Tri-Town first responders vaccinated at Marion clinic
MARION — Hundreds of first responders have received the first round of the covid vaccine, thanks to a clinic at the Benjamin D. Cushing Community Center.
The drive-through clinic, held on Jan. 13 and 14 and similar to an October flu vaccine clinic held by Marion, was the first major rollout of the vaccine in the Tri-Town.
“We didn’t have control over this and we’ve finally turned the corner and now we’re going on the offensive,” said Marion Police Chief Richard Nighelli.
When first responders arrived at the clinic, their IDs were verified with names on a list before they drove under a large tent to receive the vaccine, administered by paramedics from Marion, Mattapoisett, Rochester and Wareham.
“It’s a testament to, when all towns come together for a common goal, what can be done,” Nighelli said.
At the clinic, shots were administered while first responders were still seated in their vehicles.
Then, there was a 15-minute waiting period where the first responders were monitored in case they had a negative reaction to the vaccine.
“I would say it’s safe to say that we had more than half the department take the vaccine,” said Nighelli.
Police, firefighters and emergency medical personnel were all eligible for the vaccine. Although some eligible first responders opted not to take the vaccine, Town Administrator Jay McGrail said that extra doses were able to be put to use and given to senior citizens in congregate care settings.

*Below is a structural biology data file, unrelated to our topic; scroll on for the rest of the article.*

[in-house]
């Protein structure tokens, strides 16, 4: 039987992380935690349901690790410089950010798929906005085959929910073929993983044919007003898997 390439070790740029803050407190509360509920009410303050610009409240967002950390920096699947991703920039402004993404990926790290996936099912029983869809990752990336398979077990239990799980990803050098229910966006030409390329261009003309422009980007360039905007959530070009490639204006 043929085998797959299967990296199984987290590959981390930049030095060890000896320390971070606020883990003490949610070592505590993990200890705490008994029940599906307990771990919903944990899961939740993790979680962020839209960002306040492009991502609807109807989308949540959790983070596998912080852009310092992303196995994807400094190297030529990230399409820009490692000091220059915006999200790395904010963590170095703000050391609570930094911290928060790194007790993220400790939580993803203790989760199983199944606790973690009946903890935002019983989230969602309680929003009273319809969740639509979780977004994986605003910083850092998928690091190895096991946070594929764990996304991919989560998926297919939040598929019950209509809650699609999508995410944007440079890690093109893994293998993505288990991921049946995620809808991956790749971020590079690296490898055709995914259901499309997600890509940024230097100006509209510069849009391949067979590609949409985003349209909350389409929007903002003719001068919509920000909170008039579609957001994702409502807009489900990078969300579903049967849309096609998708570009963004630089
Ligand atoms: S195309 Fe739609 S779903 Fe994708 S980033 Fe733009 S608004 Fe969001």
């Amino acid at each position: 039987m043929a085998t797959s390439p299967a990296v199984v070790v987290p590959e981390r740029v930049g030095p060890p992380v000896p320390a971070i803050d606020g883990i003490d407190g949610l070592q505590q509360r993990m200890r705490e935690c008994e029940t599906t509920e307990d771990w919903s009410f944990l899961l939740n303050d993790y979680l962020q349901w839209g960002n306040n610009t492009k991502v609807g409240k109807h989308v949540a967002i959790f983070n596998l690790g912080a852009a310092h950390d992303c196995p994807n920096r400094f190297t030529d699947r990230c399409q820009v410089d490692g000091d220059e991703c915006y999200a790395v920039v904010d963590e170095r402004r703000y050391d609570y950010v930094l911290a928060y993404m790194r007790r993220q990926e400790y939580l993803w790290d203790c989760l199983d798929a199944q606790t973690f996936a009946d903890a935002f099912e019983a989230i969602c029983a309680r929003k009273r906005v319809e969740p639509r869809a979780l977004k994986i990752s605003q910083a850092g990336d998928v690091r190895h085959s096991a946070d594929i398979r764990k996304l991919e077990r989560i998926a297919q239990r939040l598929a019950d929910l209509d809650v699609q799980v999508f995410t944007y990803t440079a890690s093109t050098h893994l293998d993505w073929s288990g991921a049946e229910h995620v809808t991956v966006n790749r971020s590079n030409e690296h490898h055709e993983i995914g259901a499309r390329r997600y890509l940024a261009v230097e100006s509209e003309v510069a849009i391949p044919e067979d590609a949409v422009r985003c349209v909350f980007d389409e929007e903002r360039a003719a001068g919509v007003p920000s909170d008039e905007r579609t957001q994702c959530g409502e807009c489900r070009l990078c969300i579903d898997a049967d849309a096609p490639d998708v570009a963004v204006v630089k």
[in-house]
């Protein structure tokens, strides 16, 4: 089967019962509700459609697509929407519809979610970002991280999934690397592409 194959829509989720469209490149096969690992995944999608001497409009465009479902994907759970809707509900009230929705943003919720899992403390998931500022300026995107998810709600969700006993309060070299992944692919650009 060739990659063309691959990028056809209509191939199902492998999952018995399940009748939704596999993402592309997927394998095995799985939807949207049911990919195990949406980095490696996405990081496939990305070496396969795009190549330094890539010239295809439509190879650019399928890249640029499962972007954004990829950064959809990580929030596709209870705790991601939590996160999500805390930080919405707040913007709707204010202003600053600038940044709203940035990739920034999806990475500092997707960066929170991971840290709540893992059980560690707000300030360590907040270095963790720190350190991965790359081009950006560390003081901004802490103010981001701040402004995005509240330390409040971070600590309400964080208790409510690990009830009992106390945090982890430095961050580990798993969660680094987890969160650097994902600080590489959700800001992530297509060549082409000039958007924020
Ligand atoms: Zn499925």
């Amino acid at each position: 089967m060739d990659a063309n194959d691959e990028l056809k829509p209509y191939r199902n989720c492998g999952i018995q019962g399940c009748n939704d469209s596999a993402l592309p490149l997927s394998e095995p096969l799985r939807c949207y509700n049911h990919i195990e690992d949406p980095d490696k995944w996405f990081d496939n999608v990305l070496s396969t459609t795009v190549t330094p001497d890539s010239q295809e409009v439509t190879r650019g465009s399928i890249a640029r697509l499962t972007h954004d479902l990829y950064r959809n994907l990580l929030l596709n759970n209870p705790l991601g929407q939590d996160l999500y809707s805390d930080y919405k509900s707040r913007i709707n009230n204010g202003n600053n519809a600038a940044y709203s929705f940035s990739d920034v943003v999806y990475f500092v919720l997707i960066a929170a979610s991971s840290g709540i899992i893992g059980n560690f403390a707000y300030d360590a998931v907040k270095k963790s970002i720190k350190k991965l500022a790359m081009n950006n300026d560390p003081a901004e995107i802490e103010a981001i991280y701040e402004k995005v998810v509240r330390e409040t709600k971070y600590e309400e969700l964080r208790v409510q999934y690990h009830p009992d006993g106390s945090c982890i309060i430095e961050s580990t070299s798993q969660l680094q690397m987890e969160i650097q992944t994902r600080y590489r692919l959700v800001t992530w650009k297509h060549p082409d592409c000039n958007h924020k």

“We filled the void with some of those groups,” McGrail added.
Marion has also applied to be a regional testing site for the general public when the vaccine becomes more widely available.
McGrail said that a similar structure would be used for those clinics if they are able to happen, but extra space would need to be allocated for the 15-minute monitoring period to reduce bottlenecking following the administration of the vaccine.
For a first run though, McGrail was satisfied.
“We’re just proud to be able to take the lead on it,” he said.
But, McGrail added, the clinic would never have come together without the work of Nighelli, Fire Chief Brian Jackvony and Public Health Nurse Lori Desmarais.
“The two chiefs and Lori did an incredible amount of work,” the town administrator said.
Even though Marion was only approved as a first-responder vaccine site earlier in January, the early prep work for the clinic began months ago.
“There was a lot of planning that went into today,” Nighelli said.
And with around three weeks before first responders are able to receive the second and final dose of the vaccine, Marion is already preparing to hold another clinic.
McGrail said the town applied to be the site of a second-round clinic for first responders, and is now waiting for approval.
But for now, town officials can take a bow, and maybe a short rest.
“We’re exhausted,” McGrail said.